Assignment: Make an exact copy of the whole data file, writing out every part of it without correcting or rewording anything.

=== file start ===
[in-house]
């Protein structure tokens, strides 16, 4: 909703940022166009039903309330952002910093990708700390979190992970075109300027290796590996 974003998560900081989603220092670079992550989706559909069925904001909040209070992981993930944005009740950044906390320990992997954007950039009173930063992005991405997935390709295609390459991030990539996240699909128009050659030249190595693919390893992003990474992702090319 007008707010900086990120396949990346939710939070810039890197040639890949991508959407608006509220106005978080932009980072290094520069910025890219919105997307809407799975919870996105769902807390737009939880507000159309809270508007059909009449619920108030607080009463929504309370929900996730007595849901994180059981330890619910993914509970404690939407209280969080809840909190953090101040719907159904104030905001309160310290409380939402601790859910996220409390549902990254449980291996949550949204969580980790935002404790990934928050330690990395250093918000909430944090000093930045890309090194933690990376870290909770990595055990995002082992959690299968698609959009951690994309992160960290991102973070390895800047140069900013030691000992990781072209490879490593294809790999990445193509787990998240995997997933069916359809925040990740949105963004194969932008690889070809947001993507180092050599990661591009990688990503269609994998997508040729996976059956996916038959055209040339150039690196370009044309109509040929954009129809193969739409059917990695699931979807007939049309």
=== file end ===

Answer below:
[in-house]
């Protein structure tokens, strides 16, 4: 909703940022166009039903309330952002910093990708700390979190992970075109300027290796590996 974003998560900081989603220092670079992550989706559909069925904001909040209070992981993930944005009740950044906390320990992997954007950039009173930063992005991405997935390709295609390459991030990539996240699909128009050659030249190595693919390893992003990474992702090319 007008707010900086990120396949990346939710939070810039890197040639890949991508959407608006509220106005978080932009980072290094520069910025890219919105997307809407799975919870996105769902807390737009939880507000159309809270508007059909009449619920108030607080009463929504309370929900996730007595849901994180059981330890619910993914509970404690939407209280969080809840909190953090101040719907159904104030905001309160310290409380939402601790859910996220409390549902990254449980291996949550949204969580980790935002404790990934928050330690990395250093918000909430944090000093930045890309090194933690990376870290909770990595055990995002082992959690299968698609959009951690994309992160960290991102973070390895800047140069900013030691000992990781072209490879490593294809790999990445193509787990998240995997997933069916359809925040990740949105963004194969932008690889070809947001993507180092050599990661591009990688990503269609994998997508040729996976059956996916038959055209040339150039690196370009044309109509040929954009129809193969739409059917990695699931979807007939049309």